4. Mesa Verde, Colorado

In the stillness of a summer evening in Mesa Verde National Park, it is fascinating to contemplate the network of villages that once stretched across the Colorado Plateau. For 700 years, starting around A.D. 600, the Ancestral Puebloan people, also referred to as the Anasazi, lived atop tree-dotted mesas and in elaborate, multistory buildings constructed into the sides of sheltering sandstone cliffs. More than 4,000 archaeological sites have been discovered here, and new discoveries occur regularly.

Sometimes exceeding 8,000 feet, this was a harsh environment in which to build a civilization. People had to survive hot summers and freezing winters. The Pueblo people hunted and farmed corns, beans and squash and developed innovative ways to store water, including reservoirs and dams. But by A.D. 1300, it appears that their advances in irrigation and agriculture were insufficient in the face of a decades-long drought that dried up precious springs. This, perhaps in combination with environmental degradation and political pressures, may have caused the Ancient Puebloans to abandon their magnificent mesas.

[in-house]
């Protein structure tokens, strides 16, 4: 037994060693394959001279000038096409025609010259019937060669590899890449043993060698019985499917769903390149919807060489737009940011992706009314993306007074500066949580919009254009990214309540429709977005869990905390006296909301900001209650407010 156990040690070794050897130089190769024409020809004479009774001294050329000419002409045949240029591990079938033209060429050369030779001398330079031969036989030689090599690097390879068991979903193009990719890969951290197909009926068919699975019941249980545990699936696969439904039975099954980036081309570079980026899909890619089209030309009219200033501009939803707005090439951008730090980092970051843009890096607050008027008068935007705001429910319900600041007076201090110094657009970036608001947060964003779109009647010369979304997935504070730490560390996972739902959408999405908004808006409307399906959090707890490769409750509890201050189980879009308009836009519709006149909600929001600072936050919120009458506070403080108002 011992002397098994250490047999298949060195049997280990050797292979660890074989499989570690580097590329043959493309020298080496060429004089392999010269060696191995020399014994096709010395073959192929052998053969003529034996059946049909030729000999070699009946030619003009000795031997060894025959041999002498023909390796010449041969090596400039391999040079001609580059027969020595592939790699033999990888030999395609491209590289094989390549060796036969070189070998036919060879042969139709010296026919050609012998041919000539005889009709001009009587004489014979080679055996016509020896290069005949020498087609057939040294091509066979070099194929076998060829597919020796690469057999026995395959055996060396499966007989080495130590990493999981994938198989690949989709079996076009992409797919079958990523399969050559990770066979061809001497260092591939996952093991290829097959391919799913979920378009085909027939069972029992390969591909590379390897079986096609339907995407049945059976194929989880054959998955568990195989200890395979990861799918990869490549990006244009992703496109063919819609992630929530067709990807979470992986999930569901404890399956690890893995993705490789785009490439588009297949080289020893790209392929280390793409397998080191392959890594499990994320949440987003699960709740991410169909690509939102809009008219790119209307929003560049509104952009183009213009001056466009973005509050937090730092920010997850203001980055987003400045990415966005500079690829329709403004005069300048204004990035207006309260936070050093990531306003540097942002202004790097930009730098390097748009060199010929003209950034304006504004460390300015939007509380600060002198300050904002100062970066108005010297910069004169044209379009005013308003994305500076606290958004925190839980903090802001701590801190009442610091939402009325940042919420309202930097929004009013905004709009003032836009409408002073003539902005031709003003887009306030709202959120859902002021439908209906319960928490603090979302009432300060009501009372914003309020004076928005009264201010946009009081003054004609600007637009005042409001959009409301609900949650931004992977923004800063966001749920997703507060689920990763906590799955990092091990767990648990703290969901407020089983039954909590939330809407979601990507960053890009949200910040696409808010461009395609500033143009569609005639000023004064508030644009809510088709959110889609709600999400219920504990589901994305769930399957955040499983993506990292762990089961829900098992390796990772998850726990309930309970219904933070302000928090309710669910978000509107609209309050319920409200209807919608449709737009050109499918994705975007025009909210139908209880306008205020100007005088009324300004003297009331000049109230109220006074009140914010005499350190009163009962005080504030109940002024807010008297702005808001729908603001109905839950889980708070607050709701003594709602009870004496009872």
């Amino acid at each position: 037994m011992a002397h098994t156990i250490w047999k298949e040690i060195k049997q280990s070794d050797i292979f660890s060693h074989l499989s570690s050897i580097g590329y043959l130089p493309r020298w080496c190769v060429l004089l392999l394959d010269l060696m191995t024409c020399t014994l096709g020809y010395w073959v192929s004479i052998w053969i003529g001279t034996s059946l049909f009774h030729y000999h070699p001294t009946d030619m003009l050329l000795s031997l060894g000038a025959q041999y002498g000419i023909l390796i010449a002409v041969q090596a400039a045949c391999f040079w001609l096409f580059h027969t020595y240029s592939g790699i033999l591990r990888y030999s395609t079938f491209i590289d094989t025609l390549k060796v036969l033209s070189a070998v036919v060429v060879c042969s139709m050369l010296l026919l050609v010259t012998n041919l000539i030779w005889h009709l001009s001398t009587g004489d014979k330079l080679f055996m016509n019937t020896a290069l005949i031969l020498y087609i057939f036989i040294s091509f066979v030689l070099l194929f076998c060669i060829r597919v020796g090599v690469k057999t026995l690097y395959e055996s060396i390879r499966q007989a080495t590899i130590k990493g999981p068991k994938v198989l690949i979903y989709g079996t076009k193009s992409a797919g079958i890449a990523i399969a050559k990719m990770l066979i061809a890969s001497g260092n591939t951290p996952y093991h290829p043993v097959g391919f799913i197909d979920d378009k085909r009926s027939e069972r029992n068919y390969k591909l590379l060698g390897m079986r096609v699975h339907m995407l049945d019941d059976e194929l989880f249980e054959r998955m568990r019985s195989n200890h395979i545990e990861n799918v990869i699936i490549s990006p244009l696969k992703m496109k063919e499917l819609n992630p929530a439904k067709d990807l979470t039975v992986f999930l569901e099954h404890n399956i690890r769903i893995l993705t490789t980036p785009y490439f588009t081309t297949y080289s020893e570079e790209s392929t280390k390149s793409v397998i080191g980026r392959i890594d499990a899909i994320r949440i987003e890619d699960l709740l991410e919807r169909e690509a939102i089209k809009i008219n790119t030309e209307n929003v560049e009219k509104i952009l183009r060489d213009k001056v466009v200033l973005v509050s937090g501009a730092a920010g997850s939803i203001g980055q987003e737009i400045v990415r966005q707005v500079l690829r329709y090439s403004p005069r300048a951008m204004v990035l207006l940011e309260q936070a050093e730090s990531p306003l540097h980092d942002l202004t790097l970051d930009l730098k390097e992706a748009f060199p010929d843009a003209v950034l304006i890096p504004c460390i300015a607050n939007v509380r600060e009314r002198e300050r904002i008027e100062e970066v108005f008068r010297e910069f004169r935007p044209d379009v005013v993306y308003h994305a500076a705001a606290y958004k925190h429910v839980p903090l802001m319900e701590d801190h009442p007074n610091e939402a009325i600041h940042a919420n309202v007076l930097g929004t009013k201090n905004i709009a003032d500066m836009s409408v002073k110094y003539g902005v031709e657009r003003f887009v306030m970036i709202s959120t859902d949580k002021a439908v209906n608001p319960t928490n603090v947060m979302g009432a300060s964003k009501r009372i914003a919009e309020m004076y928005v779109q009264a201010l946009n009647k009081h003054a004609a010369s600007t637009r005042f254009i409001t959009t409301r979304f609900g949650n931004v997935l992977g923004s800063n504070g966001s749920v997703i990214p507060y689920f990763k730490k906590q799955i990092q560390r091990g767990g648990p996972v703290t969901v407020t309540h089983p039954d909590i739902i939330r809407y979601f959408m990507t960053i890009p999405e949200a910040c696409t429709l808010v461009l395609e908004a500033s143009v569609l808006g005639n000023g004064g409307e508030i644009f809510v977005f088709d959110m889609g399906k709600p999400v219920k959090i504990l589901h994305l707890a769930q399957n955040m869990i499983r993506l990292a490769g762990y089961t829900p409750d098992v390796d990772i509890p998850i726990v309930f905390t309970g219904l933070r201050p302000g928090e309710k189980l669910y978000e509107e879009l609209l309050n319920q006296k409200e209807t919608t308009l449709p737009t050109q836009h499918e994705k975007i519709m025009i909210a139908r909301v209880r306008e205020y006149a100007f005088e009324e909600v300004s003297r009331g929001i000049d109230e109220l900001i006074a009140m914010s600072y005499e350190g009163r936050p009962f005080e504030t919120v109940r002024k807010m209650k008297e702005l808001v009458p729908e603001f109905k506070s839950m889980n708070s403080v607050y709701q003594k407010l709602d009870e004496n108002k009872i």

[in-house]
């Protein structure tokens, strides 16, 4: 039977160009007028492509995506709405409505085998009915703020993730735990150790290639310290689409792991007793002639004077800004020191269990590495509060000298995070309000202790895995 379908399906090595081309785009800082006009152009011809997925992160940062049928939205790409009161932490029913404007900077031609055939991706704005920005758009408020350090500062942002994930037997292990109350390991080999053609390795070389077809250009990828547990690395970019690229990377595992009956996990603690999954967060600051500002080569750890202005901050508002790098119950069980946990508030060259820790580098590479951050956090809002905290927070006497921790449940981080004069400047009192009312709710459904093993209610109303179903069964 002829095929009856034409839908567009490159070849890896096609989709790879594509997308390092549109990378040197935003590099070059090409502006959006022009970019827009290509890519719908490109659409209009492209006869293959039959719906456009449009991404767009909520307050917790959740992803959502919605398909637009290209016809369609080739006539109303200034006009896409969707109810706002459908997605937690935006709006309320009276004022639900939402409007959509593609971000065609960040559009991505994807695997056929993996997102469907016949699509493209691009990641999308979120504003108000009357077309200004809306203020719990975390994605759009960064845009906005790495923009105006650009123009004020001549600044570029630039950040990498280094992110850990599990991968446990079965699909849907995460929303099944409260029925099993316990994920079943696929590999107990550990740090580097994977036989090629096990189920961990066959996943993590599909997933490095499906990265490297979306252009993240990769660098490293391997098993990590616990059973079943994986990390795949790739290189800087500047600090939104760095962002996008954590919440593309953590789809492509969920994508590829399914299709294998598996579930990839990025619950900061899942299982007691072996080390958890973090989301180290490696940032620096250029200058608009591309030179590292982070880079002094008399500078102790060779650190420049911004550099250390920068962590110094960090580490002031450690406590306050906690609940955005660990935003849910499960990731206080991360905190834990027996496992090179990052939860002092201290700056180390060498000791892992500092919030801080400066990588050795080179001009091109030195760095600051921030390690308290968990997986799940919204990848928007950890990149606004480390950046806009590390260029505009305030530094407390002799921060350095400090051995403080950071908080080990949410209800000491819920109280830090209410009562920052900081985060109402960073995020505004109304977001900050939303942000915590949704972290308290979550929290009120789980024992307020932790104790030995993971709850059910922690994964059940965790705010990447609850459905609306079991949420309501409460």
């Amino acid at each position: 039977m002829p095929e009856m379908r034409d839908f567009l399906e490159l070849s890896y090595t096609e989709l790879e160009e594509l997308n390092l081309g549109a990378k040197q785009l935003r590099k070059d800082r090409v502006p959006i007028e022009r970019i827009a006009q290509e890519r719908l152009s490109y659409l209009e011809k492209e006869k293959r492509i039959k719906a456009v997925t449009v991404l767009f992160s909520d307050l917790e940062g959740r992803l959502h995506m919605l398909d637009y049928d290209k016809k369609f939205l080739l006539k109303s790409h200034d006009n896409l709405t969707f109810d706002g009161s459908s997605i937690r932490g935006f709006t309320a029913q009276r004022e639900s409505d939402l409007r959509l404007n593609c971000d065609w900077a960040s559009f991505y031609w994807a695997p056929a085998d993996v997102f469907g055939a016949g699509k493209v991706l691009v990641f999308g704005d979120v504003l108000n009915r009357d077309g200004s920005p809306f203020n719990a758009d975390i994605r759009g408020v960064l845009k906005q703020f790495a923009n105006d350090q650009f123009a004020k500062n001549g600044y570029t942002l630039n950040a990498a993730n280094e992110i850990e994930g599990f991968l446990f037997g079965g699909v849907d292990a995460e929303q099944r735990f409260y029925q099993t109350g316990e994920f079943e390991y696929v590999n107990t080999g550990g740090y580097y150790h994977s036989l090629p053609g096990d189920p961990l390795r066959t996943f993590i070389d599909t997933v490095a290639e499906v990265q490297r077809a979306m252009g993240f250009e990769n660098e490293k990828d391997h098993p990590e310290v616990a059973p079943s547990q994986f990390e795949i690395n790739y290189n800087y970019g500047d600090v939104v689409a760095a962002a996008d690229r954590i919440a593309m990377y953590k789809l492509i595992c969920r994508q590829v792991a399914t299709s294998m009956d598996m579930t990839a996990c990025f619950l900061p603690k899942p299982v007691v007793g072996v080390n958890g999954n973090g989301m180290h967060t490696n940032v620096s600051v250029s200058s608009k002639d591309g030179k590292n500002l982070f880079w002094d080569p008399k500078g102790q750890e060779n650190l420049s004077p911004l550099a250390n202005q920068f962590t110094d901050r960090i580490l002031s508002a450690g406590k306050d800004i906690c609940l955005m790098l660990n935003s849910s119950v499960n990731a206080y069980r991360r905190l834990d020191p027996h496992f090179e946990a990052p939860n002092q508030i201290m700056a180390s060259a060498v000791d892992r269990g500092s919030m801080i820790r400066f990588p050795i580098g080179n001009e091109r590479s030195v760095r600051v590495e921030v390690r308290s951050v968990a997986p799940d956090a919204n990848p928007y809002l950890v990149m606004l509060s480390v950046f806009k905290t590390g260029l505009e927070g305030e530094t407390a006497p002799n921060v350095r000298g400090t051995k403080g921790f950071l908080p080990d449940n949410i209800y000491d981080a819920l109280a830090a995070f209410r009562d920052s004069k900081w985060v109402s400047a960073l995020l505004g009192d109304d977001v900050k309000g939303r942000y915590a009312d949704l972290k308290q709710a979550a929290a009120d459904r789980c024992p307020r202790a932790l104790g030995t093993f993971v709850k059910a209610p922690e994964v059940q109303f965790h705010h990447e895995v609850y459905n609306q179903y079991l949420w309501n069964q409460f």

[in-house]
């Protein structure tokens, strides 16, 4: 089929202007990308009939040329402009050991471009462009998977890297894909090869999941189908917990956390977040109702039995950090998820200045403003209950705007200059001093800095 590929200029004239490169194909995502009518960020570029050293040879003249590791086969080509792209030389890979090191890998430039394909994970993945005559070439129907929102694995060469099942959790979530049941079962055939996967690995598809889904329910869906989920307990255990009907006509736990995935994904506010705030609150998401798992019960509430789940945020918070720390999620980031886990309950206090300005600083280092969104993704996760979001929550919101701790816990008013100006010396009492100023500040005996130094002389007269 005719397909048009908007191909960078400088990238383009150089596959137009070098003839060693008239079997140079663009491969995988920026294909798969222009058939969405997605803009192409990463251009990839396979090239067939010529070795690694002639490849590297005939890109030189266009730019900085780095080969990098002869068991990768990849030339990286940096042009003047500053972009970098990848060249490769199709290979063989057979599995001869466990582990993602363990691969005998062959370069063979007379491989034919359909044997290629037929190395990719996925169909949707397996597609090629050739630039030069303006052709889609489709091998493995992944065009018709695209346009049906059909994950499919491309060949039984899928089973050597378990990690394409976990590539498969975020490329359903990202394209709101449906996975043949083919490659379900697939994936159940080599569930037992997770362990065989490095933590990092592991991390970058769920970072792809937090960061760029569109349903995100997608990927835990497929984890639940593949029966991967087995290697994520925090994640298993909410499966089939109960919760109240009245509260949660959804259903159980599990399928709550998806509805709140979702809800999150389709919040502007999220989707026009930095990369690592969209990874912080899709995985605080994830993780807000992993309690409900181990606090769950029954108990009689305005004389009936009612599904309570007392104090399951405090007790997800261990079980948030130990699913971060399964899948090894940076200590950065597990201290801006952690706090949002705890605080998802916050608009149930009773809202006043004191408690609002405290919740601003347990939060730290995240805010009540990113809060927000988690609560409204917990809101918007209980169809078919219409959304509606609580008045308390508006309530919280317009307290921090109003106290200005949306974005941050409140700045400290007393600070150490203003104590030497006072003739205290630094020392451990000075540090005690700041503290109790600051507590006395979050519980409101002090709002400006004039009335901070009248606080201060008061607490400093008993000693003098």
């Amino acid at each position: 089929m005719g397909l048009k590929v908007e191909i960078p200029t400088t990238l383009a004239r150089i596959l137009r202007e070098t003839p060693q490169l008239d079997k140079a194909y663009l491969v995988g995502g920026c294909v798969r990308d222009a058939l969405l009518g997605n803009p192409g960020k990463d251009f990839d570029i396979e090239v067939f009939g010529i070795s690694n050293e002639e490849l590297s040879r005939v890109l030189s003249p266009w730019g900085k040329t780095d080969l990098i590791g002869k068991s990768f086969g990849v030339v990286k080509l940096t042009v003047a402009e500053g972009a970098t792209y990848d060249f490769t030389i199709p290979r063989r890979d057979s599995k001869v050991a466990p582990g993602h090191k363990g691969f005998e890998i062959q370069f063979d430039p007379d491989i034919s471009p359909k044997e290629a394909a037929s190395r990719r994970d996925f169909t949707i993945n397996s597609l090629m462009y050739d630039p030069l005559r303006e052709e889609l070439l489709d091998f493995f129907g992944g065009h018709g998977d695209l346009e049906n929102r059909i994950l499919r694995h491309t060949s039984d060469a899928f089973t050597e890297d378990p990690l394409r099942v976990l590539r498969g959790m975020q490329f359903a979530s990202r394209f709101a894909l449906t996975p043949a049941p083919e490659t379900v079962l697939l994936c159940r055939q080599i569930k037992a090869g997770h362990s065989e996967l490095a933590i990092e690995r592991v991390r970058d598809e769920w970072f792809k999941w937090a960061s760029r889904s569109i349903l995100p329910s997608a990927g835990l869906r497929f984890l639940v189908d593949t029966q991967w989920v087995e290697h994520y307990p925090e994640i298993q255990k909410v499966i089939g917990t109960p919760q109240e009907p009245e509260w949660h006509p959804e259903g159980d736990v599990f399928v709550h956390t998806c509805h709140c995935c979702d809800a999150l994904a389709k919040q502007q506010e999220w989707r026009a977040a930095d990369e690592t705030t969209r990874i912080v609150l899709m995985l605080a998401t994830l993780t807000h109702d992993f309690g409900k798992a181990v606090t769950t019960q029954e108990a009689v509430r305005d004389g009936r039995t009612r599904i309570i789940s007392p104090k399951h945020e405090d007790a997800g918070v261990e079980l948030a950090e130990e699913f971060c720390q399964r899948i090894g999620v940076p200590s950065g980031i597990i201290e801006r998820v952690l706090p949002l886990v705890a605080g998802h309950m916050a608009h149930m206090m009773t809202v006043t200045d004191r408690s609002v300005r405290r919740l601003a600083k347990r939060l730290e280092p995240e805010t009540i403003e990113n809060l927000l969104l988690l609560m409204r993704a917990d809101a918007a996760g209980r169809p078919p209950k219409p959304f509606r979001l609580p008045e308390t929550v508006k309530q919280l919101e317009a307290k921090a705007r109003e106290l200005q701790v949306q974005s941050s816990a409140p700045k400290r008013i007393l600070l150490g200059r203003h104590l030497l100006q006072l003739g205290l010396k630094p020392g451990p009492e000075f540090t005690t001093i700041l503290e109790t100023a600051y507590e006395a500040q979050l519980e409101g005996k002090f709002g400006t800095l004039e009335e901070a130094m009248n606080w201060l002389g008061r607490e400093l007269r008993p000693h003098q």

5. Petra, Jordan

It’s not hard to understand why Petra is one of the world’s most famous archaeological sites — made even more so by its appearance in the 1989 film «Indiana Jones and the Last Crusade.» Enclosed by mountains and sheer rock, the city was carved out of massive cliffs of rose-colored sandstone 2,000 years ago by the Nabataeans, an Arab tribe. Despite its location in a barren desert prone to flash floods, the Nabataeans” sophisticated water system helped Petra survive and grow to become a major hub for trade routes linking China, India, the Mediterranean and the Middle East. In its heyday, massive trading caravans passed through the city.